All You Need To Know About ‘Whiplash Effect’ And ‘Climate Hazard Flip’
Researchers examined droughts and flooding over the past 41 years across six countries: Mozambique, Ghana, Burkina Faso, Uganda, Ethiopia and Pakistan. Italy was included as a European comparison. Analysis of satellite imagery and data brought them interesting insights.
They found global heating was creating a “whiplash effect”, creating erratic extremes. Under extreme climate pressures, areas that used to experience frequent droughts are now more vulnerable to flooding, while other regions historically prone to flooding now face more droughts.
UN’s Climate Change Conference (COP28)
Ethiopia’s southern Shabelle region encountered several periods of flooding between 1980 and 2000. It is now exhibiting a shift towards severe drought. The dryness is mirrored in northern Italy, with the number of intense dry spells faced by both areas more than doubled since 2000.
But as part of what researchers describe as a “climate hazard flip”, the droughts in both regions are punctuated by extreme precipitation causing devastating flooding, which was experienced in Italy’s Lombardy region this summer. There’s more.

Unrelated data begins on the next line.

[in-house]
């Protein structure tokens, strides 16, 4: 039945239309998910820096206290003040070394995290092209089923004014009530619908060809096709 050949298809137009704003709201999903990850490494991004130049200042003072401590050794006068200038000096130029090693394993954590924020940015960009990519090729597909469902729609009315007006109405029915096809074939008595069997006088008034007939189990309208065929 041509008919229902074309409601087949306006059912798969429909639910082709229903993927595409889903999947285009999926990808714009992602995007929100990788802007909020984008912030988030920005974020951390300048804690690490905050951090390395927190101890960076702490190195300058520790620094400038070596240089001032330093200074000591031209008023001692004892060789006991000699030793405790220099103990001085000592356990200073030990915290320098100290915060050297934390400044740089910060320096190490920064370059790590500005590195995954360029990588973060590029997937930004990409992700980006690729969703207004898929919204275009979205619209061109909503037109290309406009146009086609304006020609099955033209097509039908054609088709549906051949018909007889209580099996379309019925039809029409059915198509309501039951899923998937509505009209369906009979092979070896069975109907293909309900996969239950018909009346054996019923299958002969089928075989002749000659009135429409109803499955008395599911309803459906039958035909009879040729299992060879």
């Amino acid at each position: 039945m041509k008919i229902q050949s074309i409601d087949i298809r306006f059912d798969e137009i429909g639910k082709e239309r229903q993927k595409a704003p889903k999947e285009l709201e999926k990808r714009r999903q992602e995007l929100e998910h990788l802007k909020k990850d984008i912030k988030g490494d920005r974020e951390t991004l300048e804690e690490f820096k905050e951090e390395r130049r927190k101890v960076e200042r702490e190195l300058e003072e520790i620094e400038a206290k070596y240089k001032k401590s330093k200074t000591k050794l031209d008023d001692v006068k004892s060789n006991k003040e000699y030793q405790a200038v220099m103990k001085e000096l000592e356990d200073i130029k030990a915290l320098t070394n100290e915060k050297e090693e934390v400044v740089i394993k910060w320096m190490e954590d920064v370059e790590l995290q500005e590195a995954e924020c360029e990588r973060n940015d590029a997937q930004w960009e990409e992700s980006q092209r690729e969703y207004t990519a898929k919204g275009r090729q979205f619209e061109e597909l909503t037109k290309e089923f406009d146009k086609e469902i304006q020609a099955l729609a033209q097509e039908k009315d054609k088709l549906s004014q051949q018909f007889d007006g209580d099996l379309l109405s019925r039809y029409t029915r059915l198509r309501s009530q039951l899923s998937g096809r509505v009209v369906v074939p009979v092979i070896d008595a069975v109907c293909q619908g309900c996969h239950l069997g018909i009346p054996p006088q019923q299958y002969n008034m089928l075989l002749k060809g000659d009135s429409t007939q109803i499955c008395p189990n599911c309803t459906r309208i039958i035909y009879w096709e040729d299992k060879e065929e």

The research was published on Tuesday on the eve of the UN’s Climate Change Conference (COP28) where funds to help communities around the world better adapt and become more resilient to extreme climate events will be on the agenda once more.
Climate Adaptation Must Take The Front Seat
The flip of climate extremes is being experienced by millions of poor people, who are often ill-equipped to deal with the disasters. World leaders at COP28 are asked to rapidly scale-up investment in water security, besides prioritising decent sanitation and hygiene.
Millions remain confused as the months that used to be rainy are now dry and vice-versa. As the climate becomes increasingly unpredictable with concerning consequences, it’s important than ever to ensure COP28 doesn’t let climate adaptation take the back seat.